Candice Delamarre


First, the initial model with occupancy of 12/5 and roof of R-38 gives:


Building envelope to reach Predicted Mean EUI of 54 kBtu/ft2/yr or lower:

Thermal Properties of Wall Surface (Wall Construction) for all orientations

I picked 14-inch ICF

Glazing % (Window-to-Wall Ratio) for each orientation (North, South, East, West)

0% for Eastern and Western walls, 4% on Northern walls, 15% on Southern walls

Thermal Properties of Glazing Surfaces for each orientation

Triple Low-emissivity is the best (but probably expensive so it could be a good tradeoff to keep something like double glazing, and achieve more than 49.3 EUI but less than 54 target EUI)

Window Shading amount for each orientation

2/3 of window height for Southern windows, and no shading devices on Northern windows

Overall, I achieved a reduction from 136 to 49.3 kBtu/sqft/yr:


Potential Impact of Power and Lighting Measures:

Plug Load Efficiency (the equipment and appliances that draw power): 0.6W/sf
Lighting Efficiency (based on the efficiency of the lighting fixtures): 0.3W/sf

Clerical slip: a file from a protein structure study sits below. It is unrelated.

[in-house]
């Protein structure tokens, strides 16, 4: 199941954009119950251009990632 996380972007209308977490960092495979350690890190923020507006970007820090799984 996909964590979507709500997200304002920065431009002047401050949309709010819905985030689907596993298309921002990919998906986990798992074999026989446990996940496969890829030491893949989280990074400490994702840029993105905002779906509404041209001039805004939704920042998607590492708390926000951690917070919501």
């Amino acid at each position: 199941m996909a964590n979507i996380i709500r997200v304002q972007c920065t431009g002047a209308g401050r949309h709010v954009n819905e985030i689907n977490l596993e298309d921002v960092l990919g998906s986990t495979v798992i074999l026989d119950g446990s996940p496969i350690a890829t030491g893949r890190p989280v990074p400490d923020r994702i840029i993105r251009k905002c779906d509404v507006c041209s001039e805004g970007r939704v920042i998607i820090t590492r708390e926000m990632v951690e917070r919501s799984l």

Daylighting & Occupancy Controls: occupancy controls only (adding daylighting controls on top doesn't decrease EUI)

Overall, I reached EUI = 29.8 kBtu/ft²/yr (compared to 49.3kBtu/ft²/yr previously). Removing windows from the Eastern and Western facades had already decreased the EUI drastically, but plug load and lighting is a good way of decreasing energy consumption.

Benefits of Adding Photovoltaic Panels to Your Design

By covering 90% of the roof, allowing for a 20-year payback period, and using PV panels of 20.4% efficiency, I can further decrease the average EUI to reach a negative value of -12.1 kBtu/sqft/yr, with a range between -7.9 and -18.5 depending on the HVAC type and infiltration rate.